If you are already in Thailand, the school where you enrol will apply for a letter from the Ministry of Education on your behalf. It will take 3-5 weeks to obtain this letter, so your current visa should have that much time left on it, or else you’ll have to do a border run before that time. Once you have this letter, you will have to leave the country to apply for the ED visa.

Applying for the Non-Immigrant ED Visa

Once you have received your admission letter, you’re set to make your application to any Royal Thai Consulate, in person or by post. Remember that the post will take extra time, and it’s probably best to pay for a courier service both ways to ensure that your important passport will come back to you in a timely manner.

If you’re in Thailand already, you’ll have to travel to Vientiane or Savannakhet (Laos), Phnom Penh (Cambodia), Kuala Lumpur (Malaysia), or Yangoon (Myanmar). You’ll have to pay transportation fees, the visa fee for the country to which you go for the visa, and accommodation for 1-2 nights while you wait for processing. Remember that consulates typically only accept visa applications in the mornings, Monday-Friday and not on Thai or local holidays.

To support your application, present the following documents:

1. your passport, with at least 6 months validity remaining

2. a photocopy of the information page (the one with your photo) of your passport, signed

3. the admission letter from your school in Thailand OR letter from the Ministry of Education

4. a completed application form (download from the immigration website)

5. 4 passport-sized photos

6. the visa fee of 2000THB or local equivalent (check embassy website for your country)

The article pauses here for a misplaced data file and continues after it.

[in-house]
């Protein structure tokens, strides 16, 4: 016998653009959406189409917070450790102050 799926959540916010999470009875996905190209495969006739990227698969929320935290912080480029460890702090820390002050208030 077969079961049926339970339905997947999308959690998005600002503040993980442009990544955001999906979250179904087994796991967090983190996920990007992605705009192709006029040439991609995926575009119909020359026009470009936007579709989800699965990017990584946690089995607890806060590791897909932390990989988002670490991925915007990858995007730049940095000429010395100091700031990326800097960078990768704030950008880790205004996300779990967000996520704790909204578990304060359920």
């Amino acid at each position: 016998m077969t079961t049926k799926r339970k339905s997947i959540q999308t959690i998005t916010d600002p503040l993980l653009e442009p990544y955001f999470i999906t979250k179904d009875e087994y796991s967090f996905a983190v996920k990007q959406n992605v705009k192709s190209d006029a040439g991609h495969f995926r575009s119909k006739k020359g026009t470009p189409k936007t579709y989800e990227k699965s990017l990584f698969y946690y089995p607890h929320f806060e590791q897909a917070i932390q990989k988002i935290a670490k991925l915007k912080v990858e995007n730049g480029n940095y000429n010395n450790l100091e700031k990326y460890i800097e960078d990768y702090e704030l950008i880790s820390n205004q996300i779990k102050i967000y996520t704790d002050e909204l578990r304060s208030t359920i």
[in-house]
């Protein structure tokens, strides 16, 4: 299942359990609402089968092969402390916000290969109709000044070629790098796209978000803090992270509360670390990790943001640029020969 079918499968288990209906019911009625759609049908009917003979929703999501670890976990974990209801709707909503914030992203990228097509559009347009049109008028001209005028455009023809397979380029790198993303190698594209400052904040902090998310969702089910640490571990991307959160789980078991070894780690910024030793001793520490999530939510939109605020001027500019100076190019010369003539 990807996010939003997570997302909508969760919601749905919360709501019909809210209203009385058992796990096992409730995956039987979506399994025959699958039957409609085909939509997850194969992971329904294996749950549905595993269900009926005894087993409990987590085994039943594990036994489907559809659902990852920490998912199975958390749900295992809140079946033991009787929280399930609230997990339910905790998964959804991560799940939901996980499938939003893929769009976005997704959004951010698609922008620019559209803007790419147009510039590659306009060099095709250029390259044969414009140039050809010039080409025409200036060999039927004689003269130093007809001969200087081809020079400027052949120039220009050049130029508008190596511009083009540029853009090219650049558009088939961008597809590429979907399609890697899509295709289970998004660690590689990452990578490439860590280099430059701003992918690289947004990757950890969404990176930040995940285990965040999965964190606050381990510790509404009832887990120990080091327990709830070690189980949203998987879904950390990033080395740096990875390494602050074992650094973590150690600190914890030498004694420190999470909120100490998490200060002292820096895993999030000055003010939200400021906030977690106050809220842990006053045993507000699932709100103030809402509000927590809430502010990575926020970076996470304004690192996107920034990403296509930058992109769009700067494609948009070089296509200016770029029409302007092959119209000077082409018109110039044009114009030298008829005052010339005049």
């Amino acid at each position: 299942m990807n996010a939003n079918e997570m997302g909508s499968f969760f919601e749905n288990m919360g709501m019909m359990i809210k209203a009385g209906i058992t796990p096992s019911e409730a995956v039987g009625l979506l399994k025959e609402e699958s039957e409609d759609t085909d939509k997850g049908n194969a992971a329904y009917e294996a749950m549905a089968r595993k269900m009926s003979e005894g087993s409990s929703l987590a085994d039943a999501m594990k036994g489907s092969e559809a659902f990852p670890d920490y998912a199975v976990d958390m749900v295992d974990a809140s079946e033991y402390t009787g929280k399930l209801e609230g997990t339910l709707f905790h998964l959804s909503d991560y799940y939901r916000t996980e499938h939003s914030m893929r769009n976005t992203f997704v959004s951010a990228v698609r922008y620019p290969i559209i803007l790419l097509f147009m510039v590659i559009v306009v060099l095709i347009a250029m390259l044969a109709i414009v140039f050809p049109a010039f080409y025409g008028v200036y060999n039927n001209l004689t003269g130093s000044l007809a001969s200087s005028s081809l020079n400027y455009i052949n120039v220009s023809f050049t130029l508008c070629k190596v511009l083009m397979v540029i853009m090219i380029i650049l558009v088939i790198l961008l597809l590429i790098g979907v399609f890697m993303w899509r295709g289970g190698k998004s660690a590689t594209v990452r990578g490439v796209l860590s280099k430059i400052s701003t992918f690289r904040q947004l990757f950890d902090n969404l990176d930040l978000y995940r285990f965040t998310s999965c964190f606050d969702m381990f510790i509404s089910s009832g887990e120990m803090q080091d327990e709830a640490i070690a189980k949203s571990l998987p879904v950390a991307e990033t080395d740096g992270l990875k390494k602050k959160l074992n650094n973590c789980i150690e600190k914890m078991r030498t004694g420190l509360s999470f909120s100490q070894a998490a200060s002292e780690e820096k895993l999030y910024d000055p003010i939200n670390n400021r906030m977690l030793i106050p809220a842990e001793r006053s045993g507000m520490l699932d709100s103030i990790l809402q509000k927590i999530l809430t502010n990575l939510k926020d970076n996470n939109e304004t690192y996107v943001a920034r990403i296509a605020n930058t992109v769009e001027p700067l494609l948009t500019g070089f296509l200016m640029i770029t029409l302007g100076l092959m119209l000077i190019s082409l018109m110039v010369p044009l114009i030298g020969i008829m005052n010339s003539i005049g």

NOTE! All visas expire within 90 days of issuance. Like a best before date, you have to use the visa (by entering Thailand) within 90 days of having the thing stuck in your passport. This is separate from the length of stay that you are granted upon entry, which coincidentally is also 90 days.

Get Yourself to Thailand, and Stay There

Once your visa is soundly in your passport, find your way to the Kingdom. Upon entry, an immigration officer will stamp you into the country for 90 days, and it’s always good to check your passport right away to make sure the date is correct and that you remember that important date.

Why only 90 days? According to Thai immigration law, foreigners are only allowed to stay in Thailand for 90 days unless by special permission. So here’s the rub: if you are registered with one of the many small schools doing Thai language, massage, etc. They can support your visas for several years, but you have to pay for visa extensions every 90 days which cost 1,900 Baht each time. Many schools will assist you in the extension process and some can do it for you without you even going along.

For academic institutions and a few private language schools, things are a lot easier. You’ll receive your first 90 days, then a month before that expires you can apply for an extension up to a full year, also 1,900 Baht. For this extension you’ll need supporting paperwork from your school proving that you’re still registered and attending classes, and also a receipt for your tuition. This extension can then be done annually.

Above all, to keep in good standing with this visa, you need to register with your school, pay your fees, and attend your classes. Failure to comply will cause most schools to report on you to immigration, whereupon your visa can be cancelled. Schools will do this to keep their reputations clean – they don’t want to be seen as simply visa producing machines.

Remember that student visas are for people who actually do want to study, at least part-time so if you’re looking to work or to live a life of leisure, you should consider another type of visa more in line with your lifestyle, like a business (Non-Immigrant B) or tourist visa.